I was 12 and I am 24. I was healthy and then I was sick. I was an average kid who liked to play with dolls, compete in sports, and have sleepovers with my friends. I had themed birthday parties and even hosted the first co-ed pool party in the 5th grade. I was healthy and then I was sick, and there was no warning. Symptoms were hardly symptoms until I was diagnosed. Who would know what was to come? The mystery of my rare condition and conflicting diagnosis’ and treatment plans would prevent my understanding in the years to come. I never knew all that I lost in the doctors’ waiting rooms. I knew what it felt like to have medical students hover around me pinching and poking me like Wilbur the pig. Helpless. Vulnerable. Invisible. I knew how it felt to have my parents bickering in the car about appointments and traffic, missing work, and worry. So much worry. I knew I was never doing enough to please my parents-enough physical therapy exercises, enough vitamins, enough effort in sports. But I never knew what was lost in the doctors’ waiting rooms. When you’re just a kid, no matter how sick you are, or worried your parents get, this is just your life. It’s all you know. You almost forget what life used to be like. It’s gradual and it’s sudden-and you have no answers to anyone’s questions. What’s wrong? Why so many doctor’s and so few answers? Why so many treatments and so few results or progress? Why can’t I play after school? I never gave much thought to the most obvious question: Why me?
I am fit, health conscious, and in-tune with my body’s needs. When my peers neglected and abused their bodies, I continued to love it and be kind despite increasing pressures to hate it as we are taught. Boys, drugs, drinking, eating disorders, cutting, celebrity obsessions, promiscuity—so many methods to hating our bodies, and yet I learned from a young age that I had to protect mine-it was the only one I had and my life depended on it. I was afraid of getting pregnant, developing more mysterious illness’, dying, getting in trouble, feeling pain, overdosing, sexual assault, getting a bad reputation, and most importantly, upsetting my mother. I was afraid of too much sun exposure and yet doctors suggested it was good for my skin condition. Was milk good or bad for a developing girl? Was birth control protecting or hurting my body? In a world where accomplishment and productivity are prized, I discovered my wellness depended on slowing down, doing less, and living in the present moment. I made some mistakes, but generally I survived my illness and my young adult years with few scars and a newfound sense of holistic healing and health.
One month before I am to start graduate school, I am suddenly covered in hives. I’d always been grateful not to have any allergies, in fact, I sometimes joked I was bionic since I rarely suffered side effects from the plethora of medications doctor’s prescribed. With a major life change around the corner, I took the skin reaction seriously and consulted several doctor’s in one week to rule out serious virus’. The doctor won’t see me and I need to be seen. I tell them exactly what my mother advises me to say and in the end they listen to her when she calls after my failed attempts to get an appointment. She demands they see me, and doesn’t give them a chance to say no. She’s fierce, dramatic, and ruthless.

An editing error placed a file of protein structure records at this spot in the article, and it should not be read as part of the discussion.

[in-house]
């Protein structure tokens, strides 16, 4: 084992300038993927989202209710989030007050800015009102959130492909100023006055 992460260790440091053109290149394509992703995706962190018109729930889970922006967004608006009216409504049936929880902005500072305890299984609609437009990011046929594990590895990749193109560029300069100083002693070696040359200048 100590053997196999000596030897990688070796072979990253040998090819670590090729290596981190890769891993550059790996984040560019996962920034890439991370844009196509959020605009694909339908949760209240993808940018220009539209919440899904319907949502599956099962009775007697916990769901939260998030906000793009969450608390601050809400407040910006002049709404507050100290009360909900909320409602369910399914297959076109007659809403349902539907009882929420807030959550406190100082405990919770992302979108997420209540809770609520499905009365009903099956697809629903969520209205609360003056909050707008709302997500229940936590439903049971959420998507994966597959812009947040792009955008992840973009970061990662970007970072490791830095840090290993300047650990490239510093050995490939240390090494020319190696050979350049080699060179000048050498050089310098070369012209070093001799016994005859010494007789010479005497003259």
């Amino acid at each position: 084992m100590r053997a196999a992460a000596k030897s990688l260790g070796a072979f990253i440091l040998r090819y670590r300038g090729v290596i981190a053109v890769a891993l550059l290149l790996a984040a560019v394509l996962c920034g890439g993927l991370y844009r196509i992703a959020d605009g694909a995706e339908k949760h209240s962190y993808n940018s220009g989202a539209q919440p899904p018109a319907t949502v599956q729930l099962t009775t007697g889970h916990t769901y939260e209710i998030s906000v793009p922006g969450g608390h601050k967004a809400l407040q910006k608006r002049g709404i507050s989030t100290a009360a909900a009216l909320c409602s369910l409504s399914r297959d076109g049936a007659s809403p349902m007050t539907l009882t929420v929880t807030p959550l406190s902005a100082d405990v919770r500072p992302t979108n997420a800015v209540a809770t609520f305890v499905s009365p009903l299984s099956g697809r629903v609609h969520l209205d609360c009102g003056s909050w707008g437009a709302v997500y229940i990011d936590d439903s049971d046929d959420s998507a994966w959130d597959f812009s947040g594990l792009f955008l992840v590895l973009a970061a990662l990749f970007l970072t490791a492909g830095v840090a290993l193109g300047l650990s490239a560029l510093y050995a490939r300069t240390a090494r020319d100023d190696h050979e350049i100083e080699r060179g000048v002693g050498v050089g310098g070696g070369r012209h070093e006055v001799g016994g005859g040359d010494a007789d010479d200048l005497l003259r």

In the waiting room, I am transported back 14 years. My parents are with me again, and I suddenly feel the seriousness of the situation overcome me-or is this just triggering old memories? As I complete paperwork and explain I’m not a new patient or an old patient-I was here 14 years ago. The waiting room is awful. Our time has no value to anyone, nobody gives us updates—we wait hours to be seen. There are no toys or things to distract myself. No kids to play with. I’m 24 years old and yet I’m seeing everything through the eyes of my 12 year old self. How many waiting rooms had I sat in? How much of my childhood was lost in those rooms? How many tense car trips with my parents had I endured? How depressing is this! How many fingers had prodded me without any consoling, validating words?
I asked if my parent’s could come in the room with me, remembering that nobody had asked me that as a kid. I’m an adult in a small room with my parents and there’s no respect for my privacy when it comes to changing into the medical gown. Open in the front or the back? Can I keep my underwear on? My mother criticizes my underwear-I’m always doing something wrong. The doctor will witness my red underwear-oh no. The doctor asks how I’ve been. He’s a dermatologist/auto immune specialist and hasn’t aged somehow. He hardly touches my skin or looks at my body. This is the thorough care we had waited for. My father jokes about my body and illness, always trying to connect with the doctor in the same way: “I always tell Jocelyn she should be an ice skater-she could never broke those stiff ankles!.” My mother is furious-she never appreciates the timing of his humor. It’s always life and death with her. I recall the supposed shift to patient centered care and I wonder if there really has been a shift in how doctor’s relate to patients. Something feels different. I am more of a person than I remember when I was just a kid trying to sound sure of myself when I had no clue if I was telling the truth or lying and how my answers would impact me. This time, I knew who I was and I knew most of the answers to his questions.
The results are negative. No serious virus. Relief. My hives persist, one month later. The ominous line between health and illness loom in the air. We’ll probably never know what caused it and it may last for 6 months. At the end of the day, there will always be more questions than answers. We will continue to plan for unknown futures, and take windy detours as we journey.
Does my story resonate with you? I’d love to hear from you! Comment below or write me at SchurJocelyn@gmail.com